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For the 117th episode of the Kaspersky Transatlantic Cable podcast, Dave and I change things up a bit. Instead of a 20-minute episode, we go a bit longer to talk with Santiago Pontiroli, one of the researchers from the Kaspersky Global Research and Analysis Team (GReAT).

Our first story relates to the United States and the energy sector. The issue in the story is tied to an energy company that suffered a cyberattack on its firewalls.

From Arizona, we head across the Atlantic to Eurasia. In this story we look at the impact of Bitcoin mining in the Republic of Georgia. Many are hung up on the environmental impact, but what if the energy is...

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Chrome in the zero-day crosshairs

Chrome in the zero-day crosshairs

Thanks to the Kaspersky Exploit Prevention subsystem in our products, we recently detected an exploit — a malicious program letting attackers gain unauthorized access to the computer — through a vulnerability in the Google Chrome browser. It used a zero-day vulnerability, that is, one that was yet unknown to the developers. It was assigned the identifier CVE-2019-13720.

We reported the vulnerability to Google, which fixed it in the latest Chrome update. Here we describe how the attack that uses this vulnerability unfolds.

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The attacks, which we labeled Operation WizardOpium, began from a Korean news site where the...

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Finding out what data apps really collect

Finding out what data apps really collect

Most apps collect some information about the user. Sometimes, they really need such data to operate: For example, a navigation app requires your positioning information to build a convenient route for you. Developers often use information about you to monetize or improve their service — with your prior consent. For example, they may collect anonymous statistics to find bottlenecks in their app and understand along what avenue it needs to be developed.

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But some developers may abuse your trust by stealthily collecting information unrelated to their app’s functionality and by selling your data to third parties. Fortunately, you can use a couple of...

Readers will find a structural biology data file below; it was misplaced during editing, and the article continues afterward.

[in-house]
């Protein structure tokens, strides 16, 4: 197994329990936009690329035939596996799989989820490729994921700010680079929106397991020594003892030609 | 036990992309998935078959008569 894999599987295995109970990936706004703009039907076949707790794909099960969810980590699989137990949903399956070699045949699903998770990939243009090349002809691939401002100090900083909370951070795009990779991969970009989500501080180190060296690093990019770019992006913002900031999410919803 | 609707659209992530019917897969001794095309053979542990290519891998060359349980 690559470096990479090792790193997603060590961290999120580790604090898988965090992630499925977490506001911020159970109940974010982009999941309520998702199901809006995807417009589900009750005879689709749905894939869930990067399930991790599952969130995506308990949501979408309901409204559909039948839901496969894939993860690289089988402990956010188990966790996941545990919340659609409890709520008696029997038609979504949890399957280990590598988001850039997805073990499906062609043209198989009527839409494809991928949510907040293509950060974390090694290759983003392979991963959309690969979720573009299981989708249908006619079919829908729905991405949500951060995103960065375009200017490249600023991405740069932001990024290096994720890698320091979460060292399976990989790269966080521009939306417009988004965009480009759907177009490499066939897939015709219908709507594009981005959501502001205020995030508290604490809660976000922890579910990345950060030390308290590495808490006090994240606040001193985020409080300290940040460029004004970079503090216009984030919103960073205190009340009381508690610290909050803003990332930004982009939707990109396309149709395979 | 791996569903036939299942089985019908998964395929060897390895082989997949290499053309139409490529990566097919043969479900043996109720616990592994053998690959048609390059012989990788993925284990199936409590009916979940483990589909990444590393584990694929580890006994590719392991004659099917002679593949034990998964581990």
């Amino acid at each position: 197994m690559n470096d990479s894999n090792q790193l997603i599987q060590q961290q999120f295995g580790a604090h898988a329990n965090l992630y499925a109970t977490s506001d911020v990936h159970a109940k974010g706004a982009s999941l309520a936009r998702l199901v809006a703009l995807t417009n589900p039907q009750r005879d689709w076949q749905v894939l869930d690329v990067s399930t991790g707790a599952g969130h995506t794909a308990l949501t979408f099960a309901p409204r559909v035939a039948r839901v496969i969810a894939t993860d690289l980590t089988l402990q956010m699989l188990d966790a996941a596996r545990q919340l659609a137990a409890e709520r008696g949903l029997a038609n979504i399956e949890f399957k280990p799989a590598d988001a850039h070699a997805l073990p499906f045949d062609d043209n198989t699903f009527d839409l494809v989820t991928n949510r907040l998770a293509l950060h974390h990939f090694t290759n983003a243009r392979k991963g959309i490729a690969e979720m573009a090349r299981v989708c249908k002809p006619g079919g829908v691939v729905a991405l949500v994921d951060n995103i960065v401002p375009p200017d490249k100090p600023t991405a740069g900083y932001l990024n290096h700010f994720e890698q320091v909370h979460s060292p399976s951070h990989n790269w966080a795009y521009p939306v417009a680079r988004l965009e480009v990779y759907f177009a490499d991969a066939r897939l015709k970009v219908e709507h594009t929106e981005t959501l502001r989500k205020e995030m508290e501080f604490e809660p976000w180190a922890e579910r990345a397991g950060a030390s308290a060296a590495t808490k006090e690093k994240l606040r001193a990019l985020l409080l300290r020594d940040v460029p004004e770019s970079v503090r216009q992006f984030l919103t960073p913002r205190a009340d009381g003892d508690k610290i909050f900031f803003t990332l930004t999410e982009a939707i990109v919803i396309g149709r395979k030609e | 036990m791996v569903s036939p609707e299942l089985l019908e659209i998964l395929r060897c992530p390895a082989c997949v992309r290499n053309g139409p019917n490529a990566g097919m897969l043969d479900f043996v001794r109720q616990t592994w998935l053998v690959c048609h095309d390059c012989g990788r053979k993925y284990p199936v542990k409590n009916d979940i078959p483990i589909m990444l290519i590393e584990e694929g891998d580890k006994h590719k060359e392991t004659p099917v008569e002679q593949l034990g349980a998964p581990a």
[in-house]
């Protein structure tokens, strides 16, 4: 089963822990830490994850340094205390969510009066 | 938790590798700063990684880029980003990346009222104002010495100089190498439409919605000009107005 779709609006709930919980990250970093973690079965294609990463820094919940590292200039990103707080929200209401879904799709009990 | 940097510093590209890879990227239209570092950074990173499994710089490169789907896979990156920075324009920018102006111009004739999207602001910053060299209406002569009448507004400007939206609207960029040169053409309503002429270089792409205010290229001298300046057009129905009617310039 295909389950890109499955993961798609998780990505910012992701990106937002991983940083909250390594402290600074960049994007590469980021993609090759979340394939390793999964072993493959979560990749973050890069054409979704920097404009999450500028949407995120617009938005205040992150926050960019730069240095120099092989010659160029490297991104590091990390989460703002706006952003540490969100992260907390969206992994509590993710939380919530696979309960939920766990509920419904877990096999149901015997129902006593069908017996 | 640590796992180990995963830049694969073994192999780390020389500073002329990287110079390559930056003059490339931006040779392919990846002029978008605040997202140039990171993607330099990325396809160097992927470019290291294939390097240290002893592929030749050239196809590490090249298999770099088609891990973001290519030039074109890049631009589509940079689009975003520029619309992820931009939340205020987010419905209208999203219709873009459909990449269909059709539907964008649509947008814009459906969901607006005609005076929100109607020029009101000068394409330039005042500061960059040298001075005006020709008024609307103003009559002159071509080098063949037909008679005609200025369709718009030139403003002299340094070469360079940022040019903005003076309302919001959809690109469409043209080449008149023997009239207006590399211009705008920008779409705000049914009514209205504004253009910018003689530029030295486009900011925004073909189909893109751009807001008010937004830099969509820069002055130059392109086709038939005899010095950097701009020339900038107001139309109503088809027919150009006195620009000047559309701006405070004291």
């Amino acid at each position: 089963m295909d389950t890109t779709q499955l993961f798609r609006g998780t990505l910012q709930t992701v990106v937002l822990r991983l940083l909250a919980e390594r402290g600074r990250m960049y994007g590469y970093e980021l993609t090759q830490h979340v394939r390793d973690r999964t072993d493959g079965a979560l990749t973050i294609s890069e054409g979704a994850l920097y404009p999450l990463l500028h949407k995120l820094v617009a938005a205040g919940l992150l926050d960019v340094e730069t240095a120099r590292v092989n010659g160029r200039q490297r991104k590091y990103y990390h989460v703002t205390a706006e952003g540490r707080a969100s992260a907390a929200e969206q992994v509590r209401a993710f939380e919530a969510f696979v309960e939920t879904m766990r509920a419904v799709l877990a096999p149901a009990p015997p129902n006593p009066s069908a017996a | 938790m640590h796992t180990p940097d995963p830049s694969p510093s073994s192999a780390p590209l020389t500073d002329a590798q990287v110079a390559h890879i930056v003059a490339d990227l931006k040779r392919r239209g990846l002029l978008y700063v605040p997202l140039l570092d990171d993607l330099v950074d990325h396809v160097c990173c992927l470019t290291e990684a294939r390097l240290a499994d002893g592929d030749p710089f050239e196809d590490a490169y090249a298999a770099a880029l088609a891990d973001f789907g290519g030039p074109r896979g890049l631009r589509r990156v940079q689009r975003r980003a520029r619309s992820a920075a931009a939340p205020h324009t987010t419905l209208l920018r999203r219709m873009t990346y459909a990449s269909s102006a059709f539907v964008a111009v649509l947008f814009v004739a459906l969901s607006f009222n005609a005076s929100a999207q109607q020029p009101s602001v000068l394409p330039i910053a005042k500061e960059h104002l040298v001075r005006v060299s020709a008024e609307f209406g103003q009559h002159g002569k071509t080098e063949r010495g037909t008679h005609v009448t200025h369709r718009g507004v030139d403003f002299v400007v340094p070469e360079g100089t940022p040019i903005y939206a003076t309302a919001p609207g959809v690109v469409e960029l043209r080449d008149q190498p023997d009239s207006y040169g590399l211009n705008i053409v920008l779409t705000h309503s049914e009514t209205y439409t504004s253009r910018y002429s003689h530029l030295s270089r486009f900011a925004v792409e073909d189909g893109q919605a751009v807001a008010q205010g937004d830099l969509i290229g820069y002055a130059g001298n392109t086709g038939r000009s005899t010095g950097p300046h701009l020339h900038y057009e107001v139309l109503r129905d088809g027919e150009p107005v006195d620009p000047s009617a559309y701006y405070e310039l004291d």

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Transatlantic Cable podcast, episode 116

Transatlantic Cable podcast, episode 116

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This week on the Kaspersky Transatlantic Cable podcast, Dave and I talk about a number of stories that tie back to the police theme.

To kick off episode 116, we take a look at a story within the automotive space. There, the author puts on his cybersleuthing hat to figure out that the license plates of cars used in photos would show up in Google search results.

The second story jumps more into the political arena, and conversation surrounding Facebook and a privately funded public police force. We stay on the topic of laws when we discuss the recent news of the FTC looking for consent with stalkerware apps. For our fourth story, we look at a...

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A 30-year cybermaze, from the Cascade virus to recent days

A 30-year cybermaze, from the Cascade virus to recent days

A long time ago, in a galaxy far away viruses were created not for profit, but for somewhat perverse fun. And on MS-DOS. And there were very few of them. So, well, things were completely different. Among the first malware was a notorious virus called Cascade, which caused symbols to fall to the bottom of the screen, making work on the infected computer nearly impossible.

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Cascade was the first virus that Eugene Kaspersky ever encountered. It was 30 years ago, in 1989, and it changed his life completely. He disassembled the virus and wrote a tool that helped remove it. The tool became popular among his friends and acquaintances,...

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The cybersecurity of the Terminator

The cybersecurity of the Terminator

The latest Terminator movie is set to hit the big screen. According to its creators, its plot is a continuation of the seminal Terminator 2: Judgment Day, with all installments in-between relegated to an alternative branch of reality. In general, the idea of an AI rebellion is clearly an information security problem, so we decided to examine the movie’s cyberlandscape. Our focus will be on the first two films in the franchise.

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Let’s get this out of the way: We have no issues with the Terminator itself. The metalhead strictly follows its programming and displays savvy and flair in tracking down Sarah Connor. Keep in mind that the first...

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Transatlantic Cable podcast, episode 115

Transatlantic Cable podcast, episode 115

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The 115th installment of the Kaspersky Transatlantic Cable podcast takes a look at a wide range of stories from phishing devices in your home to the US military.